Wednesday, May 15, 2013

The Civil War—eerie similarities then and now


By Kathleen Maher

Many of us have seen the movie Lincoln, and some of us may have even rooted for Daniel Day Lewis to win the Oscar for his portrayal of history’s favorite president. The timing of this movie is interesting, as is the White House’s presentation of the award for Movie of the Year, presumably in case Spielberg’s biopic won. Coincidence? Perhaps. And why might that be?

I’m glad you asked. If desperate times call for desperate measures, then the orchestrators of controversial measures are less likely to be questioned if the attention of the people is diverted. Parties are a perfectly suitable distraction, and Mary Todd Lincoln sure knew how to throw a soiree. She is the first of the presidents’ wives to go all out decorating and entertaining in the White House. She recognized and capitalized on the power of social networking to advance her husband’s agendas long before there was a twitter to tweet or a facebook to read.

 Controversial measures are not new in the presidency. Lincoln suspended the writ of Habeus Corpus under the threat of Confederate spying. That means he could detain anyone he felt was a threat to national security with absolutely no body of evidence. Sound familiar? It should. Under the current president, drones and a national security force have been declared a viable option against US citizens deemed a threat—with no evidence necessary. And then there are the expansions of executive power. 

Like our current president, Lincoln was a master at stretching the constitution, such as in declaring the first draft.


My new novella, Bachelor Buttons is a look at what happened in New York City when Lincoln’s Conscription Act was enforced. In some ways, the New York City draft riots are reminiscent of the Occupy Wall street movement. Targeting wealthy republican presses and business owners, thousands of Irish immigrants took to the streets to protest the draft in July 1863. Class warfare, racial prejudice and employment were central issues then, as they are now among the 99%. An element of Tea Party disgruntlement with government thrown in, the Irish felt that the expansion of government and cronyism tainted this unfair legislation, favoring those who could buy their way out of the draft, and exempting freed blacks who were not yet citizens. The struggling Irish felt targeted, new to the country and competing for the most basic jobs with the freedmen.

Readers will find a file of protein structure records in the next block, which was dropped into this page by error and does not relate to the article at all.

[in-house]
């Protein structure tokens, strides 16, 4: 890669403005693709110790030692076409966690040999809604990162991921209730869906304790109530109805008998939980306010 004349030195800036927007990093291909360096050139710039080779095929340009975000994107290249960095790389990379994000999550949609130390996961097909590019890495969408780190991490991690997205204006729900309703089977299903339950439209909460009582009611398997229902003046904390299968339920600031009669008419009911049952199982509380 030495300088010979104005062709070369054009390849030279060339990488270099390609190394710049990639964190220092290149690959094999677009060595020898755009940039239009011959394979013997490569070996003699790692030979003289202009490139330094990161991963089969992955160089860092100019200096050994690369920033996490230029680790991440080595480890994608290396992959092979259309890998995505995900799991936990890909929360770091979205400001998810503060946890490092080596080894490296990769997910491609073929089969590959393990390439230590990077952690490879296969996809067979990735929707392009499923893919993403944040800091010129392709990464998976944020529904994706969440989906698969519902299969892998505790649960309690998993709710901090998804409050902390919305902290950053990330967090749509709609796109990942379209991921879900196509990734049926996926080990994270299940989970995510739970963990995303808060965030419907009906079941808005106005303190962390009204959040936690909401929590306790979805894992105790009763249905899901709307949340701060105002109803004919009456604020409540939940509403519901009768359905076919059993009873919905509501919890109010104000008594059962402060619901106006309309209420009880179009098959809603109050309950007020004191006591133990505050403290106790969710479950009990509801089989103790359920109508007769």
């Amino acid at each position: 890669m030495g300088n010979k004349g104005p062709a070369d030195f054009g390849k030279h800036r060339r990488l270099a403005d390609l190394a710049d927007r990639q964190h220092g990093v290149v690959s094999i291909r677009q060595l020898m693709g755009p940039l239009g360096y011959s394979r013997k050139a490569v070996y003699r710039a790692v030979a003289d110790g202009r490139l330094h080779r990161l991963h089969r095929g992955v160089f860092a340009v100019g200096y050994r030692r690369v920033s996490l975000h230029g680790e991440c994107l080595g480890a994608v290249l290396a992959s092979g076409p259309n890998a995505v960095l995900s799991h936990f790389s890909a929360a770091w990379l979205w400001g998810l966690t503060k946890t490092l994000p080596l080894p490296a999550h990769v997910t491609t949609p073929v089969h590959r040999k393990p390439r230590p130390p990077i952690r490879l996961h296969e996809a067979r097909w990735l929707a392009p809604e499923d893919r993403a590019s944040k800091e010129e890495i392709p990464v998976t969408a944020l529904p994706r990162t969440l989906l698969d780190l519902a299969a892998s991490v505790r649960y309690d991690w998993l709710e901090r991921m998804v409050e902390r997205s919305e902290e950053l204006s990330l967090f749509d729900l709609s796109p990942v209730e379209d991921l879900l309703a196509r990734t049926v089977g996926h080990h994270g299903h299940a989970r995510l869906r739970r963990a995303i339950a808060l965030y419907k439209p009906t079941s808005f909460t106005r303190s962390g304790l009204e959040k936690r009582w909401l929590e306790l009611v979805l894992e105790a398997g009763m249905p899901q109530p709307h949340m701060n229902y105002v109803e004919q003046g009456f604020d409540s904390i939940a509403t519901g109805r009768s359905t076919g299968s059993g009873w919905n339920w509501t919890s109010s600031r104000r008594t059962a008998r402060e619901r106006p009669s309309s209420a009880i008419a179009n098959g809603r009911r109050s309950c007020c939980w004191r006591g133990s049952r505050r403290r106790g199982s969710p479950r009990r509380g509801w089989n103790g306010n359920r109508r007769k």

Exceeding the anarchy of Occupiers and the rhetoric of Tea Partiers, the Civil War draft protest turned violent. Hundreds were killed, mainly peaceful blacks. Dozens of buildings were destroyed, including a black orphanage. The Irish community had much to account for. But there were also instances of heroism, such as an Irish firefighter who fought for hours to save the orphanage, and other Irish who defended black neighbors and friends. Bachelor Buttons is based on these heroes, with some of my family history thrown in.

I am offering a copy of Bachelor Buttons, plus some Irish and Civil War goodies to one lucky commenter. Follow Tina’s blog, and my blog http://kathleenlmaher.blogspot.com for extra entries. Winner selected Wednesday the 22nd.  Good luck!

You can purchase the novella at Amazon

18 comments:

Kathleen Maher said...

Thank you so much for having me on your blog, Tina. So awesome to be here. Looking forward to interacting with your readers.

Davalyn Spencer said...

What an interesting comparison between the two eras and presidents. I loved the movie "Lincoln" and I'm pleased to learn that you have paid such close attention to detail in your book.

Linda Marie Finn said...

I have the book Lincoln , have not seen the movie.